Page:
For a more in depth discussion of the operations available in with the SharePoint REST API, see this article.
Call HTTP web service
Just viewing the data in a browser doesn't do our workflow much good. To access the API from Designer, we need to build the same URL as a string variable and pass it to the Call HTTP web service action.
You should also switch the format of returned data to JSON. To do this in Designer, tweak the HTTP request headers by adding the below name/value pairs to a dictionary object and setting the advanced properties of the Call HTTP web service action (right click on the action--> properties):
Dictionaries and Loops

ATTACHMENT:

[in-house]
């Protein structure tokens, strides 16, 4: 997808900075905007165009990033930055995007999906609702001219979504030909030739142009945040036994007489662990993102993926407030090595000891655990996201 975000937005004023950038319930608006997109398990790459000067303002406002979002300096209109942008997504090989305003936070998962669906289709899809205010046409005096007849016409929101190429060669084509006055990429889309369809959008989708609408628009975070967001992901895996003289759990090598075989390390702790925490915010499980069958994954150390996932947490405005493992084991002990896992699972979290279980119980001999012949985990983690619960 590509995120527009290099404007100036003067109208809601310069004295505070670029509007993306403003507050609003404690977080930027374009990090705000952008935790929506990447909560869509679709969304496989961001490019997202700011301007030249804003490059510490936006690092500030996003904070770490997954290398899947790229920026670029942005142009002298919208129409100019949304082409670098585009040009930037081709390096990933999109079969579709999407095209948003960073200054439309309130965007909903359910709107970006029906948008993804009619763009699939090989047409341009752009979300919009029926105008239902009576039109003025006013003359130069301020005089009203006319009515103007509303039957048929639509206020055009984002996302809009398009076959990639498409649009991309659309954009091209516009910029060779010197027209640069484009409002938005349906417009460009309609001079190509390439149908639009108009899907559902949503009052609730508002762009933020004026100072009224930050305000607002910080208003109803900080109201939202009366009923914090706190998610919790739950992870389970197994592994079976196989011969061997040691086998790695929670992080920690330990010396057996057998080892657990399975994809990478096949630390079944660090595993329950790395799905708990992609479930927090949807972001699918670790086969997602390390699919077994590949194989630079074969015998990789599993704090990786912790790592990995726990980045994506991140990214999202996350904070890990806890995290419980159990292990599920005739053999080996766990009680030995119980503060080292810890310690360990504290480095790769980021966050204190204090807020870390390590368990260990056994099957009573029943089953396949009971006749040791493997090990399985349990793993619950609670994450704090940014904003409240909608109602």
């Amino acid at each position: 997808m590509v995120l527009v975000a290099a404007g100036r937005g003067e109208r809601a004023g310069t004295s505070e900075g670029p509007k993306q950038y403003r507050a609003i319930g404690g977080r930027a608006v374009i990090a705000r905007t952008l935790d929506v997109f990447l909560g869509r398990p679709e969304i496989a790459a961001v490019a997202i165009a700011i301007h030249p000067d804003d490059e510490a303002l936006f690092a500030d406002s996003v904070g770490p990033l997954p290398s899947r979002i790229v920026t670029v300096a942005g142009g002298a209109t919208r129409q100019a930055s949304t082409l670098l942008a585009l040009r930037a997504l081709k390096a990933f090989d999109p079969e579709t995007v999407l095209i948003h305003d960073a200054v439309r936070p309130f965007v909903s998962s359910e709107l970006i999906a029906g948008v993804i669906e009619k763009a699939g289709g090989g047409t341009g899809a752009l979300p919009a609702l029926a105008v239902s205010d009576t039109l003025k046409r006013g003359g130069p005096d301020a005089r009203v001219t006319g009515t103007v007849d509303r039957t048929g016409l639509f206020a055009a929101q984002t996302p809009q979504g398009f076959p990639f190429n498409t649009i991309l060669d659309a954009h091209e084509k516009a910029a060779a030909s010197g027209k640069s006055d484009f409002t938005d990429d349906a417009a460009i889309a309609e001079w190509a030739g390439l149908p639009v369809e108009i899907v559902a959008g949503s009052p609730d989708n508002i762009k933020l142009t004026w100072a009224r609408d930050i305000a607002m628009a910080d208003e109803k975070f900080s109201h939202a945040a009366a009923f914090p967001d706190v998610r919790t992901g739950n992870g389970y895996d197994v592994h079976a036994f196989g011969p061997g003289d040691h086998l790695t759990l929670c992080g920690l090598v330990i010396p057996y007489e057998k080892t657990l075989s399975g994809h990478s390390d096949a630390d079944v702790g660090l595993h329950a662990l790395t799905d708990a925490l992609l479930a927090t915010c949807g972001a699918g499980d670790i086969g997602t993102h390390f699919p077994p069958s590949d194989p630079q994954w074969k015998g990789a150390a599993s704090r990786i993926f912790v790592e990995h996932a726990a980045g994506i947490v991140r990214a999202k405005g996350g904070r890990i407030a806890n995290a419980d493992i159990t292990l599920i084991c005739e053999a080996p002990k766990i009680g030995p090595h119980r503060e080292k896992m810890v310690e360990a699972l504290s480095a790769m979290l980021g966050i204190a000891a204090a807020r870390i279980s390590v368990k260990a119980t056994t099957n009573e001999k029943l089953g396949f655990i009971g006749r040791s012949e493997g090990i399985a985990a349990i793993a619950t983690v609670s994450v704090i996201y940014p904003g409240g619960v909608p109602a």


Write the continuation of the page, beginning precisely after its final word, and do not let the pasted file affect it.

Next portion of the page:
Now that we've got access to the data from within designer, the next step in our workflow is to copy the checklist into actual tasks.
Call HTTP web service action outputs the variable ResponseContent which contains the entire JSON response. ResponseContent is a dictionary variable - dictionaries are a new concept in 2013 with several uses. To work with them, we're going to use a few new actions:
- Get Item From Dictionary – we use this to retrieve data from a specific JSON path. For our API request, we find the results set under d/results. To retrieve a specific attribute from the results set, the path is (<index>)/<field name>. Take a look at the sample output above to see where these values are coming from.
- Count Items in Dictionary – used to count all the items in our results set
- Loop – used to loop through all items in our results set
The steps to create the tasks are: